C.  The enactment of “Recyclable and Non-Toxic Campaign Materials Act” by the 16th Congress that will make future elections safe from harmful campaign paraphernalia.

Cadmium is classified as “carcinogenic to humans” by the International Agency for Research on Cancer (IARC) with inhalation as the main route exposure, the EcoWaste Coalition said.

Scientific studies have linked long-term exposure to cadmium to high blood pressure, age-related macular degeneration, and cancer of the breast, lung and kidney, which is considered the critical target organ for toxicity of cadmium in humans.  Cadmium is likewise known as an endocrine disrupting chemical contributing to reproductive disorders in men, causing genital deformities and affecting male virility.

According to experts, “children's developing bodies are especially vulnerable to damage from both lead and cadmium, but long-term exposure even at relatively low levels can be hazardous to anyone.” 

Quoting a review of scientific information by the United Nations Environment Programme (UNEP), the EcoWaste Coalition said that “products containing cadmium are not typically collected separately from the general waste stream in developing countries. Therefore cadmium discards will end up in municipal waste and disposed of in landfills, incineration, open burning or indiscriminate dumping.”

“Some of the cadmium in these products will be released to the environment, the extent of which depends on disposal method, control technologies applied and other factors,” UNEP said.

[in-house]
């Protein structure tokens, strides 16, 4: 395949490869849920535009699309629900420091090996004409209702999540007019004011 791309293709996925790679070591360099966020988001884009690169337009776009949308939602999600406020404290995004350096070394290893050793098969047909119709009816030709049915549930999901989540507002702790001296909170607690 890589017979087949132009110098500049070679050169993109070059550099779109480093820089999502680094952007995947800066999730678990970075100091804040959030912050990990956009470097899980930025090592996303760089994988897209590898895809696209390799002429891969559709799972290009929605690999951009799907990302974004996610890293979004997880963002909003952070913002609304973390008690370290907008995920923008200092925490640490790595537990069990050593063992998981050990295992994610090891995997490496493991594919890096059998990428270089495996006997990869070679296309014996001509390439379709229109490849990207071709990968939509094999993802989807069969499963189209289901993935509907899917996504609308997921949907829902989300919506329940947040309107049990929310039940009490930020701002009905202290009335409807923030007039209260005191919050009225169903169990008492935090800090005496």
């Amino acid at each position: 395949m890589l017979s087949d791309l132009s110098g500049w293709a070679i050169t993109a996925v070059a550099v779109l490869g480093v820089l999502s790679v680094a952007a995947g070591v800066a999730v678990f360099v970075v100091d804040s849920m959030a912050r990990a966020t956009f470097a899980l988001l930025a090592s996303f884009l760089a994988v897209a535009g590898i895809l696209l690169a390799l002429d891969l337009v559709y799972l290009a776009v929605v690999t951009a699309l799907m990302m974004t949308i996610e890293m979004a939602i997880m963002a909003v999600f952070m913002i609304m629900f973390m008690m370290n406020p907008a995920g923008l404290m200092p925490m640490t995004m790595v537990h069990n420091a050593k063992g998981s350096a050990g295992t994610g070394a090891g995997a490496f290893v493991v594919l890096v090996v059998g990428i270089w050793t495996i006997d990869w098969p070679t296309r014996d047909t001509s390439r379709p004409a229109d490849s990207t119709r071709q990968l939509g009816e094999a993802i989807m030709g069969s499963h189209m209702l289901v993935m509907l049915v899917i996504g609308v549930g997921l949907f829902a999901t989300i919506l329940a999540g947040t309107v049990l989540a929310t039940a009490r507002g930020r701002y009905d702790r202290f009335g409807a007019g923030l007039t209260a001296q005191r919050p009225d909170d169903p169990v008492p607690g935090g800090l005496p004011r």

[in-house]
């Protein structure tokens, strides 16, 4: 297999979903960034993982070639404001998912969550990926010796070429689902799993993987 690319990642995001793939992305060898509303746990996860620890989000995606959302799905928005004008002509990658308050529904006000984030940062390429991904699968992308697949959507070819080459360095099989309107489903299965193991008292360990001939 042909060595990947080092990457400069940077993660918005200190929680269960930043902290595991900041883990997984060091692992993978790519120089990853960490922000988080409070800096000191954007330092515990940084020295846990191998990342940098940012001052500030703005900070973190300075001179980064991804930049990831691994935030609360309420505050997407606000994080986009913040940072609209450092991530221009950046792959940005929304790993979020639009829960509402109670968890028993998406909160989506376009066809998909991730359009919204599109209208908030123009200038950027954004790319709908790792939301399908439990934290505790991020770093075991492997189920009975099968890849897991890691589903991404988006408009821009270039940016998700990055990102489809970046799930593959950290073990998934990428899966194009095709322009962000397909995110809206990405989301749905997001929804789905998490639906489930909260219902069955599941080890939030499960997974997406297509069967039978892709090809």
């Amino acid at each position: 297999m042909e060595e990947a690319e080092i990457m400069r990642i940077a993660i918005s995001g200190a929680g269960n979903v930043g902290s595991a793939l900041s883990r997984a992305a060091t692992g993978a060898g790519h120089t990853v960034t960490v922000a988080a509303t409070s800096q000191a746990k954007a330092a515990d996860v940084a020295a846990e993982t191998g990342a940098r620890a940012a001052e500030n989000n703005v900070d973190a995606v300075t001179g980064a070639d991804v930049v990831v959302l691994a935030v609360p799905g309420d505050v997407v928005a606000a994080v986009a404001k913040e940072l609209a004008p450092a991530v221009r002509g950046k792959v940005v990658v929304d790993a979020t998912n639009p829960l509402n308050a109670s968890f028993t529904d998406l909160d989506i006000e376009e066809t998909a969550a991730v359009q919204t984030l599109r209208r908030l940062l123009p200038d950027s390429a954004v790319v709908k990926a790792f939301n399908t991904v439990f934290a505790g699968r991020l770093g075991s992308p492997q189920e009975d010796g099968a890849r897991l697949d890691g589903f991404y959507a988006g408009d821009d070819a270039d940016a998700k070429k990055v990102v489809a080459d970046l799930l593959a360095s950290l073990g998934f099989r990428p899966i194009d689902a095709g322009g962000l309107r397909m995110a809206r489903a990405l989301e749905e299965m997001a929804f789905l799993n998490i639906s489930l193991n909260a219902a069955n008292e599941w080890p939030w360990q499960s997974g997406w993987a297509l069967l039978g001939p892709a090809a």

In 2011, the European Union banned the use of cadmium in certain plastic materials “to reduce environmental pollution from cadmium.” The 27-nation bloc is currently assessing whether its use in other plastics should be further restricted.

The EcoWaste Coalition is a national network of more than 150 public interest groups pursuing sustainable and just solutions to waste, climate change and chemical issues towards the envisioned Zero Waste 2020 goal.



(click pdf document on final review of scientific information re



14 May 2013

Eco-volunteers Hold Post-Election Clean-up, Urge Candidates to Follow Suit

Quezon City. The country’s post-elections have always been accompanied by voluminous trash from all sorts of political discards that the candidates utilized throughout their campaign.

This year was no exemption as the EcoWaste Coalition, together with the Quezon City Government and the Miss Earth Foundation, teamed up in getting rid of political materials at the vicinity of the Quirino Elementary School located in Anonas St., Barangay Quirino 2-B, Quezon City.